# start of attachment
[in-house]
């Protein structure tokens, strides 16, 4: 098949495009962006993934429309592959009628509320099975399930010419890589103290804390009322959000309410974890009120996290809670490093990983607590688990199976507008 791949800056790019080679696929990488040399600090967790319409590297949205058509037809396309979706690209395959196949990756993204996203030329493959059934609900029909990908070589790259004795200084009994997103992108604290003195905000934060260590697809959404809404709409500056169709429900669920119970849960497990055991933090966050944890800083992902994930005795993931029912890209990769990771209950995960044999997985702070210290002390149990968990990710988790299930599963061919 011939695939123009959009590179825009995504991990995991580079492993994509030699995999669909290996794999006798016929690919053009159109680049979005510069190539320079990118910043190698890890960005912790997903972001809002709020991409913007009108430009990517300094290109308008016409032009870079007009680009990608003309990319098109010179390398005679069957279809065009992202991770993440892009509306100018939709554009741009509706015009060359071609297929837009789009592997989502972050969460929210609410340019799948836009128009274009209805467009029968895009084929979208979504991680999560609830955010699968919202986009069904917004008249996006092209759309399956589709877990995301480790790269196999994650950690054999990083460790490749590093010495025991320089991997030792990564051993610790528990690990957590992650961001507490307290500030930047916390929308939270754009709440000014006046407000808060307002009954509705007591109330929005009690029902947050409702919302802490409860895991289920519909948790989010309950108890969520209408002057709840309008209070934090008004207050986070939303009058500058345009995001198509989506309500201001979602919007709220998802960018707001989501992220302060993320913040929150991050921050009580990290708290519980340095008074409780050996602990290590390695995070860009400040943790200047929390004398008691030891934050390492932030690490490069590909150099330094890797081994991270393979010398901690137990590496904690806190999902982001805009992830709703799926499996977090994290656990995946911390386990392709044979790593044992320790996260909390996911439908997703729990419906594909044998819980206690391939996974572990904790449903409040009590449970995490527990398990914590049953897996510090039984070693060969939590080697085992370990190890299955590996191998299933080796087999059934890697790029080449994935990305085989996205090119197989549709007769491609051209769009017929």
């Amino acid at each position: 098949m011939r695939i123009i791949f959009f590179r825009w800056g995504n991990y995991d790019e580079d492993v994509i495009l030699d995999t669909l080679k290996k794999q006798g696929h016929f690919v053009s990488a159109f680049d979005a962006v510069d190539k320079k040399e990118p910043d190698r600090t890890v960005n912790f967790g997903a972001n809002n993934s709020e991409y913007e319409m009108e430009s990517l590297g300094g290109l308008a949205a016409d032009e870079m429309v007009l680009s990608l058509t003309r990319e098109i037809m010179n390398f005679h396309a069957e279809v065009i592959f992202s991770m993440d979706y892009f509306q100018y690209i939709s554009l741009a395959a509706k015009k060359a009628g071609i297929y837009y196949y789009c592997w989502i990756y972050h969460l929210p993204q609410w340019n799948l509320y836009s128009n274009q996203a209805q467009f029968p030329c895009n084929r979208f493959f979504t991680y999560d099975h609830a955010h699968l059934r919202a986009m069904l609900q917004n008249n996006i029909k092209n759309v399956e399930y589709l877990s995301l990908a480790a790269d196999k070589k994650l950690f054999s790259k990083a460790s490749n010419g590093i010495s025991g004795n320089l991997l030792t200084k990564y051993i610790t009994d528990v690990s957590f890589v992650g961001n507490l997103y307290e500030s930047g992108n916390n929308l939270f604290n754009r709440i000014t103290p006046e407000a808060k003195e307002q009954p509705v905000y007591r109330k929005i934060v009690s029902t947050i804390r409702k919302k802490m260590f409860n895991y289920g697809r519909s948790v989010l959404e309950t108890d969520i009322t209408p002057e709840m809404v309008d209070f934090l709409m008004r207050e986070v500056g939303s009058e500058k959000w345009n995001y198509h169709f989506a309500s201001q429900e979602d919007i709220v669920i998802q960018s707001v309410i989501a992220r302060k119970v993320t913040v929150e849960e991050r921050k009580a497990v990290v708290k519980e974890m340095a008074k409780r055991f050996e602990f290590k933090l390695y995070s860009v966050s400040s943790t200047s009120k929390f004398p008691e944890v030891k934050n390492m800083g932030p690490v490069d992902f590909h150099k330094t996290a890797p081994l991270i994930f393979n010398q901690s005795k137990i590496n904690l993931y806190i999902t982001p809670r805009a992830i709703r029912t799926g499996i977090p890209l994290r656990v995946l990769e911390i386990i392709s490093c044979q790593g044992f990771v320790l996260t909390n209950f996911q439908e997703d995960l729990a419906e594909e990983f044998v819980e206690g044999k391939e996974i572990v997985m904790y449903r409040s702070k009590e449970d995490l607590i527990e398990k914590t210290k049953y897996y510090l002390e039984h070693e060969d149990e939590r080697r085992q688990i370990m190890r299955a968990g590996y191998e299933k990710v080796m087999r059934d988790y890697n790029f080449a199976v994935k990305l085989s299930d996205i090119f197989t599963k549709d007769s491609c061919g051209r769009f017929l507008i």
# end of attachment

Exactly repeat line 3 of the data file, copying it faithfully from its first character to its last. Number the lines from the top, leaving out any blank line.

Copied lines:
């Amino acid at each position: 098949m011939r695939i123009i791949f959009f590179r825009w800056g995504n991990y995991d790019e580079d492993v994509i495009l030699d995999t669909l080679k290996k794999q006798g696929h016929f690919v053009s990488a159109f680049d979005a962006v510069d190539k320079k040399e990118p910043d190698r600090t890890v960005n912790f967790g997903a972001n809002n993934s709020e991409y913007e319409m009108e430009s990517l590297g300094g290109l308008a949205a016409d032009e870079m429309v007009l680009s990608l058509t003309r990319e098109i037809m010179n390398f005679h396309a069957e279809v065009i592959f992202s991770m993440d979706y892009f509306q100018y690209i939709s554009l741009a395959a509706k015009k060359a009628g071609i297929y837009y196949y789009c592997w989502i990756y972050h969460l929210p993204q609410w340019n799948l509320y836009s128009n274009q996203a209805q467009f029968p030329c895009n084929r979208f493959f979504t991680y999560d099975h609830a955010h699968l059934r919202a986009m069904l609900q917004n008249n996006i029909k092209n759309v399956e399930y589709l877990s995301l990908a480790a790269d196999k070589k994650l950690f054999s790259k990083a460790s490749n010419g590093i010495s025991g004795n320089l991997l030792t200084k990564y051993i610790t009994d528990v690990s957590f890589v992650g961001n507490l997103y307290e500030s930047g992108n916390n929308l939270f604290n754009r709440i000014t103290p006046e407000a808060k003195e307002q009954p509705v905000y007591r109330k929005i934060v009690s029902t947050i804390r409702k919302k802490m260590f409860n895991y289920g697809r519909s948790v989010l959404e309950t108890d969520i009322t209408p002057e709840m809404v309008d209070f934090l709409m008004r207050e986070v500056g939303s009058e500058k959000w345009n995001y198509h169709f989506a309500s201001q429900e979602d919007i709220v669920i998802q960018s707001v309410i989501a992220r302060k119970v993320t913040v929150e849960e991050r921050k009580a497990v990290v708290k519980e974890m340095a008074k409780r055991f050996e602990f290590k933090l390695y995070s860009v966050s400040s943790t200047s009120k929390f004398p008691e944890v030891k934050n390492m800083g932030p690490v490069d992902f590909h150099k330094t996290a890797p081994l991270i994930f393979n010398q901690s005795k137990i590496n904690l993931y806190i999902t982001p809670r805009a992830i709703r029912t799926g499996i977090p890209l994290r656990v995946l990769e911390i386990i392709s490093c044979q790593g044992f990771v320790l996260t909390n209950f996911q439908e997703d995960l729990a419906e594909e990983f044998v819980e206690g044999k391939e996974i572990v997985m904790y449903r409040s702070k009590e449970d995490l607590i527990e398990k914590t210290k049953y897996y510090l002390e039984h070693e060969d149990e939590r080697r085992q688990i370990m190890r299955a968990g590996y191998e299933k990710v080796m087999r059934d988790y890697n790029f080449a199976v994935k990305l085989s299930d996205i090119f197989t599963k549709d007769s491609c061919g051209r769009f017929l507008i």